What US Open Attendance Can Teach Brands About Location Marketing

Where do the 700,000 tennis fans venturing out to Flushing Meadows, Queens go when they're not watching the action on the courts? xAd located them.

Being able to predict whether certain types of consumers will visit a brand’s business location based on their place-based patterns is something that geo-data has the potential to address.

In its analysis of the location affinities of the 700,000 people who attended the 2016 US Open Tennis Tournament, xAd was able to identify clear affinities among spectators and the marketers that had an advertising presence at the event. (See xAd’s infographic here.)

For example, attendees were 107 percent more likely to visit a location belonging to US Open sponsor Chase, though that was partially driven by regional presence. To a lesser, but still perceptible effect, other sponsors like Westin and Mercedes Benz also saw increases in visits to their respective locations, with US Open ticket-holders being 14- and 12 percent more likely to show up in the lead up to the tennis matches.

But as Sarah Ohle, xAd’s senior director, insights & innovation, notes, location intelligence can also uncover the potential connections that event attendees are likely to make when they’re doing other things during the time period when the matches were held at Arthur Ashe Stadium (in this case, from Aug. 29-Sept. 11).

“There is a broad range of marketers who could benefit from reaching people who are at the US Open — people who enjoy tennis, people are in the NY area, or even specific demographics associated with the event,” Ohle tells GeoMareketing. “So the implication of understanding foot traffic at the US Open for marketers goes far beyond just targeting at the tournament. In addition to targeting in the moment, location audience profiles allow marketers to reach a group of consumers with targeted messages at the right place and time.”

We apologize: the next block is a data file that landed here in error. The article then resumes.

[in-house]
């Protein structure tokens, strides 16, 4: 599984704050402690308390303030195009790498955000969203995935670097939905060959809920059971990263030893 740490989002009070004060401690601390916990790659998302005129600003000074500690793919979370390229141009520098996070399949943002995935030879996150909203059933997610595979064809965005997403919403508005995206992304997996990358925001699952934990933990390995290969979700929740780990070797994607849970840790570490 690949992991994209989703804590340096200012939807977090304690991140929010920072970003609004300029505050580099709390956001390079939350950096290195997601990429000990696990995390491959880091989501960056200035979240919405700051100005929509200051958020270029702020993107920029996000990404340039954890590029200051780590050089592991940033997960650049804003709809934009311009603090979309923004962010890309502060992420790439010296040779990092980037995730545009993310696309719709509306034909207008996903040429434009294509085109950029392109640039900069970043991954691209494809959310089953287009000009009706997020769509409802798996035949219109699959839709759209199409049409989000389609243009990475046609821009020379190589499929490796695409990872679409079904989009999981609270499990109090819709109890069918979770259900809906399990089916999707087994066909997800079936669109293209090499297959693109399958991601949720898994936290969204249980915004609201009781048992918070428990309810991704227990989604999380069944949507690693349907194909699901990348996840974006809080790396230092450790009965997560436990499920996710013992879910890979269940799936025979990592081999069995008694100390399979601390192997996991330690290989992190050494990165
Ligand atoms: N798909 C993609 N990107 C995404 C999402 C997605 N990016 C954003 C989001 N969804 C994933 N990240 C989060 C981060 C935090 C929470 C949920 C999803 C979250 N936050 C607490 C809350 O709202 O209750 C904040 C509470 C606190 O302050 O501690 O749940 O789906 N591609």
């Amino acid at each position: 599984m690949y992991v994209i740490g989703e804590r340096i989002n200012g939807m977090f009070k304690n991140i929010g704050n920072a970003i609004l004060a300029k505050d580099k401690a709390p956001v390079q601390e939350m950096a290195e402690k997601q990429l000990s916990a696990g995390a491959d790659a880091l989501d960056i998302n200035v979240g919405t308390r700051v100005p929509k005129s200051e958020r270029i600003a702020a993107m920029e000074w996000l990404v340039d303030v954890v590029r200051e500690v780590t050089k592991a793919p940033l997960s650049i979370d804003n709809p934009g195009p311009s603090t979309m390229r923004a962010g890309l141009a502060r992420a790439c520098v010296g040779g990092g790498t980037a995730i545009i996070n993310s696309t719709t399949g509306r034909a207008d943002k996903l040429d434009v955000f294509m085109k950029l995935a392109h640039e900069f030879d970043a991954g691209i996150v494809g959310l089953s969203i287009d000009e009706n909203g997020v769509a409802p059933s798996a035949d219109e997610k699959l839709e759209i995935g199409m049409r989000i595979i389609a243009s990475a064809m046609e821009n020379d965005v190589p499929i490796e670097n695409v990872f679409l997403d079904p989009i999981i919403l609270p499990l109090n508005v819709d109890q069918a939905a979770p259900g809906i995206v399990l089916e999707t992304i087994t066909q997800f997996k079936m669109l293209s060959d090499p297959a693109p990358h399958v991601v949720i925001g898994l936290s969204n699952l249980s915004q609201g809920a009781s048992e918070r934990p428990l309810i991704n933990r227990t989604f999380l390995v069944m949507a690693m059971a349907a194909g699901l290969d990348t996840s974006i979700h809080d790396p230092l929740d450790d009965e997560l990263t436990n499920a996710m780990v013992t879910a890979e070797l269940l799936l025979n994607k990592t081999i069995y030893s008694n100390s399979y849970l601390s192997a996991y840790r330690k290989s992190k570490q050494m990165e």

Among xAd’s findings from the US Open study:

  • Thursday, September 1st was the highest day for foot traffic to Arthur Ashe stadium — 73 percent higher than average daily visits and 103 percent higher than Match Day 1. This day featured big names such as Andy Murray, Serena & Venus Williams, and eventual champion Stan Wawrinka. The same players drew in crowds on the second highest day of attendance, Match Day 6.
  • Attendance dropped towards the end of the tournament when there are typically only 2-3 marquee matches per day verse the action packed start of US Open.
  • Attendance on Labor Day weekend was 36 percent higher than the tournament average, although Labor Day did see a slight dip with many fans who were likely celebrating the holiday elsewhere.
  • After the always popular Williams sisters exited the tournament, the Women’s Final saw a significant drop in foot traffic. Overall foot traffic throughout the tournament peaks around 3pm, once the crowds for the day session have all filled in.
Source: xAd
Source: xAd

Can One Event Provide Enough Scale?

The issue of scale is an obvious constant for marketers. And while nearly 1 million people is fairly large, marketers need to be able to reach them and others like them to make their campaigns effective.

Is there a sense that advertising during highly attended, high profile matches days versus more mundane, everyday moments, can matter to advertisers?

“There are various use cases for reaching consumers at sporting events,” Ohle says. “Stadiums and high profile events are where we see some of our largest scale at an individual location, mostly because you have a group of people in one places for an extended period of time, who are constantly on their phones.”

Sponsors may want to use mobile advertising to extend their general branding with more direct calls to action or other brands might want to create contextual messaging that will speak to consumers while they are attending an event, Ohle continues.

“The use case and scale extend far past the specific event, however,” she adds. “Based on past behaviors, we’re able to create behavioral audience profiles of “sports fans” for example, that can then be used by marketers trying to reach these types of consumers at any point.”

Time And Place Matter

Or, take the finding that at the 3pm hour, the US Open tended to experience higher than average foot traffic. Is that the most effective time to target attendees?

“Looking at things like time of day, which match days drew the biggest crowds, and where else these consumers visit are examples of the use of location insights in addition to ad targeting,” Ohle says. “Observing foot traffic and visitation behaviors gives a powerful view into consumer behaviors that can be used for marketing decisions. Beyond what people say they do, by examining foot traffic patterns marketers gain a real-life and real-time understanding of how and where consumers spend time. This type of visitation analysis offers marketers a deeper understanding of audiences, preferences and consumer lifestyle choices.”

About The Author
David Kaplan David Kaplan @davidakaplan

A New York City-based journalist for over 20 years, David Kaplan is managing editor of A former editor and reporter at AdExchanger, paidContent, Adweek and MediaPost.